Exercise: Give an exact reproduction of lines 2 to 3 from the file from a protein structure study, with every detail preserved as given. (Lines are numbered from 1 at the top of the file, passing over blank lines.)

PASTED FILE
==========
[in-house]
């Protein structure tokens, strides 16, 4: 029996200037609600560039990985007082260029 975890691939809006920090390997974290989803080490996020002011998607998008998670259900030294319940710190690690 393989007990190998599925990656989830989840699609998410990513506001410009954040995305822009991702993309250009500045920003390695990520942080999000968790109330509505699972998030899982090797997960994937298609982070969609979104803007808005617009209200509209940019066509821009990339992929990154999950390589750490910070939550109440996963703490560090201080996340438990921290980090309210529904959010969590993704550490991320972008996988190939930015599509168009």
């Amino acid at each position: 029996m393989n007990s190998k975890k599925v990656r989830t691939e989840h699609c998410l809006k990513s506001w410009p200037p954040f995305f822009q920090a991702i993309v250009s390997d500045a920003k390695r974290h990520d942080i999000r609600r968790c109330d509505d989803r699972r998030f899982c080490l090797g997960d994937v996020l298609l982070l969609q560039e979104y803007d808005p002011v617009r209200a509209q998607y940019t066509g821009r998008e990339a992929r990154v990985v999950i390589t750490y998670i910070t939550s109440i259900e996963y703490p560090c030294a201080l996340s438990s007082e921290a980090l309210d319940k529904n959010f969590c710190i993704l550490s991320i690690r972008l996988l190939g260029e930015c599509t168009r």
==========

């Protein structure tokens, strides 16, 4: 029996200037609600560039990985007082260029 975890691939809006920090390997974290989803080490996020002011998607998008998670259900030294319940710190690690 393989007990190998599925990656989830989840699609998410990513506001410009954040995305822009991702993309250009500045920003390695990520942080999000968790109330509505699972998030899982090797997960994937298609982070969609979104803007808005617009209200509209940019066509821009990339992929990154999950390589750490910070939550109440996963703490560090201080996340438990921290980090309210529904959010969590993704550490991320972008996988190939930015599509168009």
């Amino acid at each position: 029996m393989n007990s190998k975890k599925v990656r989830t691939e989840h699609c998410l809006k990513s506001w410009p200037p954040f995305f822009q920090a991702i993309v250009s390997d500045a920003k390695r974290h990520d942080i999000r609600r968790c109330d509505d989803r699972r998030f899982c080490l090797g997960d994937v996020l298609l982070l969609q560039e979104y803007d808005p002011v617009r209200a509209q998607y940019t066509g821009r998008e990339a992929r990154v990985v999950i390589t750490y998670i910070t939550s109440i259900e996963y703490p560090c030294a201080l996340s438990s007082e921290a980090l309210d319940k529904n959010f969590c710190i993704l550490s991320i690690r972008l996988l190939g260029e930015c599509t168009r």